Any pub designer who has worked on a publication for days, weeks or even months knows the sheer terror of worrying that his/her InDesign file has become corrupt. It happened to us this week. Here are the steps we went through to restore the INDD file to better health, and what eventually was the key to saving it. We restarted our Macs and INDD. This is always the best first step. We did another “save as” to clean up the file. We do this throughout any project at least a few times a week, so this didn’t fix the issue. Next we recomposed all of the text using the keyboard shortcut Command-option-/. Sometimes this works, but this time it didn’t fix our super-slow issues. Most senior pub designers cringe when they have to delete their preferences. We do. But we did it because we know sometimes this works. When we started up INDD, READ MORE »
Author Archives: Heather Cox
I had the pleasure of attending an AIGA panel discussion on design return-on-investment (ROI) for nonprofits at the offices of the Human Rights Campaign in DC this week. AIGA pulled together a terrific panel to discuss this complex issue. Much of the discussion defaulted to nonprofit design projects (after all, we are designers), yet there were still a few pearls of wisdom in the discussion. While many nonprofits equate ROI with donations, at least two of the panelists work for advocacy organizations, and they mentioned that design is core to their brand and everything they do. ROI is about how they are changing policy, not raising donations. This design team faced a dichotomy of pleasing policy experts while at the same time, their bosses were asking them to make the creative “cool.” In advocacy nonprofits, ROI can be measured by whether they become and remain the go-to authority on a particular issue. This can be accomplished through both outreach and education, and can be READ MORE »
For the second year in a row, I attended the Nten conference put on by the Nonprofit technology network. Once again, I met amazing leaders in the nonprofit sector doing terrific work to solve some of our world’s most difficult challenges. I also had the privilege to serve the attendees by presenting a session entitled “Emerging Trends in Annual Reports”. Presenting with me were Sheri Chaney Jones from Measurement Resources (her new book will be released by Wiley later this year) and Yasmin Nguyen from Vibrance Global. Our session covered three ideas: Stop counting hamburgers! Sheri explained how to implement a measurement culture that emphasizes strong performance and measurable outcomes. Yasmin showed us all a simple way to take and upload video using his iPad, a tripod, and YouTube. I demonstrated simple ways to add interactivity to PDFs, and an easy way to post your annual report content online using a READ MORE »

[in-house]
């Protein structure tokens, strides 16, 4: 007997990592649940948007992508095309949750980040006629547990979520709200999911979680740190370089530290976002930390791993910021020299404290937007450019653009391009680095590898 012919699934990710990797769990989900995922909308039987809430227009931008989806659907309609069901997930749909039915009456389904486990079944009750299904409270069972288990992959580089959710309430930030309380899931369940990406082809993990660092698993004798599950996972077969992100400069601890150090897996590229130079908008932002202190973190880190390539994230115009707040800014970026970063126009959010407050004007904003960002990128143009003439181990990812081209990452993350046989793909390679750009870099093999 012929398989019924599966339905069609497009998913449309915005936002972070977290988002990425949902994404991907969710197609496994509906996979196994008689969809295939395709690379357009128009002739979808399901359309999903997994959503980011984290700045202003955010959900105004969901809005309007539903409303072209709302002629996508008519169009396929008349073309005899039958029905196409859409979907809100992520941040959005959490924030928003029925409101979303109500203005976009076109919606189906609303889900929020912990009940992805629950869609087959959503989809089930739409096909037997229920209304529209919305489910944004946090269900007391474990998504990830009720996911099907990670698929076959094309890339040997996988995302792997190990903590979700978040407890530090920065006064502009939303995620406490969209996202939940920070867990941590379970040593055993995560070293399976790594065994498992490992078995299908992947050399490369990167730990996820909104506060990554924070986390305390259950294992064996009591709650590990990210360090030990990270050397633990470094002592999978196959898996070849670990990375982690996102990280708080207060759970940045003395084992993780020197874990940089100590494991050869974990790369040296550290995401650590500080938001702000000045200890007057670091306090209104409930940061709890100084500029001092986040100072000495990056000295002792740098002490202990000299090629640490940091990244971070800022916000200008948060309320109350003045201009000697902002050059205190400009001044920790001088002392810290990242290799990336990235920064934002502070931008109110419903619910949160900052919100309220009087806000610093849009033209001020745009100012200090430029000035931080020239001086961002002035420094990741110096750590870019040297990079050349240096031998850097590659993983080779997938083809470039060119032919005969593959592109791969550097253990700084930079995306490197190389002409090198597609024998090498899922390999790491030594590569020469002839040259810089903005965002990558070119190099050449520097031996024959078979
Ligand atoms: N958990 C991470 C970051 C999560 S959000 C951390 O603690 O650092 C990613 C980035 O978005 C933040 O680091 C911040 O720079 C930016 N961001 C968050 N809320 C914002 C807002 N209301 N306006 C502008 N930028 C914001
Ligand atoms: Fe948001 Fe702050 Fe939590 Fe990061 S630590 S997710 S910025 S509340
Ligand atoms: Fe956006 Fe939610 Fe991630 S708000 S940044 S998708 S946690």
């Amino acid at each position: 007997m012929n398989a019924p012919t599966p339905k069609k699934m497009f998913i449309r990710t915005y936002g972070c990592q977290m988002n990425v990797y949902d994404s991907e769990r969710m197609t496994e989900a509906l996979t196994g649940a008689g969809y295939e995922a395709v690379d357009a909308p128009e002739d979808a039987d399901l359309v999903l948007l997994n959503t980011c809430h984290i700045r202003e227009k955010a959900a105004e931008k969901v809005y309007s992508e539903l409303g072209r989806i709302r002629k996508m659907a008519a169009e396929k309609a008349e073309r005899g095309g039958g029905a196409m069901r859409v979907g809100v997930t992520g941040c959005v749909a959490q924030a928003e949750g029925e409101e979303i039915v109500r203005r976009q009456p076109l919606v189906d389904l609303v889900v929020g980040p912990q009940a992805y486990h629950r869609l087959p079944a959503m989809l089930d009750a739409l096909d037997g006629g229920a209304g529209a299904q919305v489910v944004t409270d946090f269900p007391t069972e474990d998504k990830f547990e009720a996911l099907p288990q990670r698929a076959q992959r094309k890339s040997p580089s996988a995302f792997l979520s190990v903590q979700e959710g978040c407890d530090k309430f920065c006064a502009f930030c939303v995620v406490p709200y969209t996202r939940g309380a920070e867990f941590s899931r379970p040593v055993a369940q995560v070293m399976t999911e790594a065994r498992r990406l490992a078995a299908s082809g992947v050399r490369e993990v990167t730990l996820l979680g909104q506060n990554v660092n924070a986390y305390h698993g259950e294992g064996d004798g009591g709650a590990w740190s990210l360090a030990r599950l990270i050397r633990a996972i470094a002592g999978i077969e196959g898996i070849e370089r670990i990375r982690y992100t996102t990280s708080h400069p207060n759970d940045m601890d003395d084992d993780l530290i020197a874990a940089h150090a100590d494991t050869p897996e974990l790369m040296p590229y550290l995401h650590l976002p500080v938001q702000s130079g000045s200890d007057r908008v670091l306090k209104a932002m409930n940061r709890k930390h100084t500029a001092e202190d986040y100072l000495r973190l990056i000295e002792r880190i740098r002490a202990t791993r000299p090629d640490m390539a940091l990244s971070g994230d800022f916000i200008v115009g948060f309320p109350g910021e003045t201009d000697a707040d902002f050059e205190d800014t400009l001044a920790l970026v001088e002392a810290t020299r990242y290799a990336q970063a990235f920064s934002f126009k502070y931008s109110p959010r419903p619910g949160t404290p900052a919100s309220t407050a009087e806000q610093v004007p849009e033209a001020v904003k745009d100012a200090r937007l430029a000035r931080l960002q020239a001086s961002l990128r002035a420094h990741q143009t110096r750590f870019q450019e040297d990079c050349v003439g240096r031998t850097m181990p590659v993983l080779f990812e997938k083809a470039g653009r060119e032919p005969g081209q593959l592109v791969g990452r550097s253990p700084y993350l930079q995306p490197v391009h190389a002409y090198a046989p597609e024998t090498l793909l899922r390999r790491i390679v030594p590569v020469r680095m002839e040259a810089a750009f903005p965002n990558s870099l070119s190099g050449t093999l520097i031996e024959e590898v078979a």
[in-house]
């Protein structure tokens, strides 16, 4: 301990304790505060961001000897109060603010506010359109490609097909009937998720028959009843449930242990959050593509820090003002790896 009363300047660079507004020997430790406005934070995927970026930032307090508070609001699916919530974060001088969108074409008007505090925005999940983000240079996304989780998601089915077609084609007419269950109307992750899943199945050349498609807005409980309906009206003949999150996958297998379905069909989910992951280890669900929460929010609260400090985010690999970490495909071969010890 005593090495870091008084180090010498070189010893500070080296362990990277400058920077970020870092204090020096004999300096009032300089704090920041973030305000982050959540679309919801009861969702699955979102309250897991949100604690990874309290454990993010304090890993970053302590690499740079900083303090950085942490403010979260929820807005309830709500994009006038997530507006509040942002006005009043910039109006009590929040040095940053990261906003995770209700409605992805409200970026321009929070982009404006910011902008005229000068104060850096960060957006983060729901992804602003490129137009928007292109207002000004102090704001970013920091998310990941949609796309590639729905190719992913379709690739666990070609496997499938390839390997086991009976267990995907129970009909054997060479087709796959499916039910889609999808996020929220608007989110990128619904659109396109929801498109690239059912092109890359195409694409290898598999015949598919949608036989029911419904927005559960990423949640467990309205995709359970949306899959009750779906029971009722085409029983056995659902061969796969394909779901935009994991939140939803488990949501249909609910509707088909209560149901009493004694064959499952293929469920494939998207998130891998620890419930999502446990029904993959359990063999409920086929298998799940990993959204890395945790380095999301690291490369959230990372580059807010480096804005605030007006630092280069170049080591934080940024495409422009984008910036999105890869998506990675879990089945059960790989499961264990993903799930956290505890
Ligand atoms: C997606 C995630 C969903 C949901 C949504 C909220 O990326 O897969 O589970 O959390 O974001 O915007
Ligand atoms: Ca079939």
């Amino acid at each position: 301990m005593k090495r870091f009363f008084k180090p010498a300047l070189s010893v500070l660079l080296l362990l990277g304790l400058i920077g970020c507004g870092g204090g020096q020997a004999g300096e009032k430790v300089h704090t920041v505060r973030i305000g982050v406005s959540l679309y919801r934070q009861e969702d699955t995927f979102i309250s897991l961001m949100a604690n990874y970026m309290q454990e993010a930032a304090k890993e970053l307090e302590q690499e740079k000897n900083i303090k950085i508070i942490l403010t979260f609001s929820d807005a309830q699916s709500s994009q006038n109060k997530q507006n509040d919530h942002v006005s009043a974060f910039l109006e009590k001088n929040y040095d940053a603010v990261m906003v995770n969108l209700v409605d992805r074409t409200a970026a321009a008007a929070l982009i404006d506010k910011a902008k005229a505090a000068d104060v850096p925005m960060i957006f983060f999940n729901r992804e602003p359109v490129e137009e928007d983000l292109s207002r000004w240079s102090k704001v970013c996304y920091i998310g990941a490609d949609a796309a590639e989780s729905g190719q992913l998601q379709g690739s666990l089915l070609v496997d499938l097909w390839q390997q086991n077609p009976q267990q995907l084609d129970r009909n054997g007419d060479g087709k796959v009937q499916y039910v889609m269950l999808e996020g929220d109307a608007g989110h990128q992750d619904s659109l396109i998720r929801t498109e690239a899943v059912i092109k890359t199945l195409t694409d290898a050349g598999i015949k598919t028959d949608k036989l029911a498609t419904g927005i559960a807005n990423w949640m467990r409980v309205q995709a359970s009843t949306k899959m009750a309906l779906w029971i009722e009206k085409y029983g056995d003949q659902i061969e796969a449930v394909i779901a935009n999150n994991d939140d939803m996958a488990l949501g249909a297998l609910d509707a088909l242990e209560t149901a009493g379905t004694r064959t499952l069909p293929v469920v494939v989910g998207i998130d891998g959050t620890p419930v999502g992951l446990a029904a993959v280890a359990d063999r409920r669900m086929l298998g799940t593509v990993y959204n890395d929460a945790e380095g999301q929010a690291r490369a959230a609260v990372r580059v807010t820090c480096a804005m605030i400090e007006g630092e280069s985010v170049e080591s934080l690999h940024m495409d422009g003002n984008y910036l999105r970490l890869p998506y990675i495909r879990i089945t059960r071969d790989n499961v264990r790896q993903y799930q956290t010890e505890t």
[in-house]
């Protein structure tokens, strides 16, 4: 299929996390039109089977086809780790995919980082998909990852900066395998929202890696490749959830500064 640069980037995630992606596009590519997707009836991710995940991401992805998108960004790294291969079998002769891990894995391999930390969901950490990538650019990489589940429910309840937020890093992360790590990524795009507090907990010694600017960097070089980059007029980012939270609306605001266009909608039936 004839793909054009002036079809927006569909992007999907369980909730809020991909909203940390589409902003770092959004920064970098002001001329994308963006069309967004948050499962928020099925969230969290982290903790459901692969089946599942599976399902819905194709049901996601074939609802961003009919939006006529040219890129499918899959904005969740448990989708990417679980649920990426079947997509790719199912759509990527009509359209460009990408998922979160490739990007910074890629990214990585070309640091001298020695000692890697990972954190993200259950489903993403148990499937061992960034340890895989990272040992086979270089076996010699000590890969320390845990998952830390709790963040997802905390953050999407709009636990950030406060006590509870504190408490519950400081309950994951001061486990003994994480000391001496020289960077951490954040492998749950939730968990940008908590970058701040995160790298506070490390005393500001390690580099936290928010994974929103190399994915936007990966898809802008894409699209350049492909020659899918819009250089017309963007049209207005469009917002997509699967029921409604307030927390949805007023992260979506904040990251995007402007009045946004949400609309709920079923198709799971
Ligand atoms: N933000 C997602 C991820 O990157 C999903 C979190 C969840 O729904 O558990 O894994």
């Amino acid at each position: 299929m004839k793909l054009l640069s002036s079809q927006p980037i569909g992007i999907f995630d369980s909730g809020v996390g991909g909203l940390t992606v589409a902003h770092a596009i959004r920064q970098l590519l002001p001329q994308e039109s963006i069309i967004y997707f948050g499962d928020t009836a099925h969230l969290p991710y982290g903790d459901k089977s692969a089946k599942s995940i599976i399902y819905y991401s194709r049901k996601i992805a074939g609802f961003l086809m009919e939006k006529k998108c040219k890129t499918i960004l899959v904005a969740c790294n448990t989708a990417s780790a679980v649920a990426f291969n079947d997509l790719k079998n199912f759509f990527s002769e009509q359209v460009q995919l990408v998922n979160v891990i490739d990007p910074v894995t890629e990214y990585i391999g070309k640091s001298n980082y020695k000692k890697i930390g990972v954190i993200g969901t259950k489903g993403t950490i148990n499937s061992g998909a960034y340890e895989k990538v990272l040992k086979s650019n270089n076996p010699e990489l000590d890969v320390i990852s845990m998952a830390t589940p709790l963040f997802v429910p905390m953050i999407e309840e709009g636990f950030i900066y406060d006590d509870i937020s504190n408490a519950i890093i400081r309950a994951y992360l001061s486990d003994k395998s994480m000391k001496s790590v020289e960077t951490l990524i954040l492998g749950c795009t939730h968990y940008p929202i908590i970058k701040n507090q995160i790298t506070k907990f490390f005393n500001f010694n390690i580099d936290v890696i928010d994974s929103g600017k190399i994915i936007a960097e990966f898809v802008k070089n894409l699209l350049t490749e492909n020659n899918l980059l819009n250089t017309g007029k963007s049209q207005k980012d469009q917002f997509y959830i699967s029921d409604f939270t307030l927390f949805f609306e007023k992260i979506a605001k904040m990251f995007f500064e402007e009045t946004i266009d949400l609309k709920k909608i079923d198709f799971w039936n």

On the rare occasion that I find a quiet hour at home to relax, I reach for a beautifully designed magazine. Whether it is Mindfulness, Real Simple, or the latest issue of Oprah, they have one thing in common: they are tangible. I know I can view them on my iPad, but ink on paper is much easier on my eyes. If you are wondering whether you should print your next annual report in addition to distributing it digitally, consider that major donors still expect an annual report in their hands. Costs vary, and prices are estimated by considering the following factors: 1. Quantity or print run. (How many will you be printing?) With traditional print methods, the start up costs are great, so incremental quantity increases result in marginal cost increases, so print as many as you think you will need, without skimping on the quantity. 2. Length (number READ MORE »
I’m reading a great book right now on leadership. The author is clearly well-read on the subject, and thoughtful in his writing. I’ve gotten tremendous insight from the book, yet it’s painful to read, because he skipped the design step. The type is too small for my eyes, and in Times New Roman. The text creeps into the middle fold of the paperback, so I have to pull hard at the spine to read the inside edge of the type, and each line is so long that I struggle to figure out where to continue on as I read across the page. After a chapter or so, I set it aside and reach for something easier on my eyes. So, if you are wondering if you should handle the layout of your next annual report, magazine, or newsletter yourself, consider this: beautiful publications rarely spring from non-designers using MS Word. READ MORE »